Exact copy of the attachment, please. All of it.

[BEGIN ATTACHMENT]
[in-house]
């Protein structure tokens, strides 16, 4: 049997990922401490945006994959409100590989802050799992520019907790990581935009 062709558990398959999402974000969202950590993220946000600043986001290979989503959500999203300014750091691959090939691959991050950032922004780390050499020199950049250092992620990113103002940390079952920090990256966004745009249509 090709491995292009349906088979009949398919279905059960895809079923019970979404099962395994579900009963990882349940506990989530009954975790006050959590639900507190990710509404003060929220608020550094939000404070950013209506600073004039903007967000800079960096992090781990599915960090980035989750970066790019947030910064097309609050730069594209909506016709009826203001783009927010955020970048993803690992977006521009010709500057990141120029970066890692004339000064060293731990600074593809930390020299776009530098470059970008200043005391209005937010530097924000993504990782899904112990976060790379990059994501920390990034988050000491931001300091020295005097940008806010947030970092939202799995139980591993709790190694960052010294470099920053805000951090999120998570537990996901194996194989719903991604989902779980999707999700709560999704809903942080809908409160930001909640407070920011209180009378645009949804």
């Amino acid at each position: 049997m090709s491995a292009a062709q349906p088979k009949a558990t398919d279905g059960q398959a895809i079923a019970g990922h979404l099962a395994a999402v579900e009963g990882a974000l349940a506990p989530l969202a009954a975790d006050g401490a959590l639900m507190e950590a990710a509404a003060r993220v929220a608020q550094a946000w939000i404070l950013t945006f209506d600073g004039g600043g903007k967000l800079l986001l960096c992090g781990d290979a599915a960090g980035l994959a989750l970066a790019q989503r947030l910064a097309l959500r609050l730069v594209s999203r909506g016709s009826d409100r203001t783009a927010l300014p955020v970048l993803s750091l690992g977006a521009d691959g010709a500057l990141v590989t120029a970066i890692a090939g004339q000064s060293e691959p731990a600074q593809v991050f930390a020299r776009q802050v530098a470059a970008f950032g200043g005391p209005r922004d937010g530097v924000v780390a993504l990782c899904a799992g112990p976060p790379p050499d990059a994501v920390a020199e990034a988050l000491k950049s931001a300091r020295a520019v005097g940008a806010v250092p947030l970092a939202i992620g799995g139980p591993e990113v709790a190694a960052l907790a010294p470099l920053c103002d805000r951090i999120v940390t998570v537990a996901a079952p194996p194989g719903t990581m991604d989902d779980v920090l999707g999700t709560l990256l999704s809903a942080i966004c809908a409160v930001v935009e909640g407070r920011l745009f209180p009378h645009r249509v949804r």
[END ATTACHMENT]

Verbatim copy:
[in-house]
């Protein structure tokens, strides 16, 4: 049997990922401490945006994959409100590989802050799992520019907790990581935009 062709558990398959999402974000969202950590993220946000600043986001290979989503959500999203300014750091691959090939691959991050950032922004780390050499020199950049250092992620990113103002940390079952920090990256966004745009249509 090709491995292009349906088979009949398919279905059960895809079923019970979404099962395994579900009963990882349940506990989530009954975790006050959590639900507190990710509404003060929220608020550094939000404070950013209506600073004039903007967000800079960096992090781990599915960090980035989750970066790019947030910064097309609050730069594209909506016709009826203001783009927010955020970048993803690992977006521009010709500057990141120029970066890692004339000064060293731990600074593809930390020299776009530098470059970008200043005391209005937010530097924000993504990782899904112990976060790379990059994501920390990034988050000491931001300091020295005097940008806010947030970092939202799995139980591993709790190694960052010294470099920053805000951090999120998570537990996901194996194989719903991604989902779980999707999700709560999704809903942080809908409160930001909640407070920011209180009378645009949804």
């Amino acid at each position: 049997m090709s491995a292009a062709q349906p088979k009949a558990t398919d279905g059960q398959a895809i079923a019970g990922h979404l099962a395994a999402v579900e009963g990882a974000l349940a506990p989530l969202a009954a975790d006050g401490a959590l639900m507190e950590a990710a509404a003060r993220v929220a608020q550094a946000w939000i404070l950013t945006f209506d600073g004039g600043g903007k967000l800079l986001l960096c992090g781990d290979a599915a960090g980035l994959a989750l970066a790019q989503r947030l910064a097309l959500r609050l730069v594209s999203r909506g016709s009826d409100r203001t783009a927010l300014p955020v970048l993803s750091l690992g977006a521009d691959g010709a500057l990141v590989t120029a970066i890692a090939g004339q000064s060293e691959p731990a600074q593809v991050f930390a020299r776009q802050v530098a470059a970008f950032g200043g005391p209005r922004d937010g530097v924000v780390a993504l990782c899904a799992g112990p976060p790379p050499d990059a994501v920390a020199e990034a988050l000491k950049s931001a300091r020295a520019v005097g940008a806010v250092p947030l970092a939202i992620g799995g139980p591993e990113v709790a190694a960052l907790a010294p470099l920053c103002d805000r951090i999120v940390t998570v537990a996901a079952p194996p194989g719903t990581m991604d989902d779980v920090l999707g999700t709560l990256l999704s809903a942080i966004c809908a409160v930001v935009e909640g407070r920011l745009f209180p009378h645009r249509v949804r």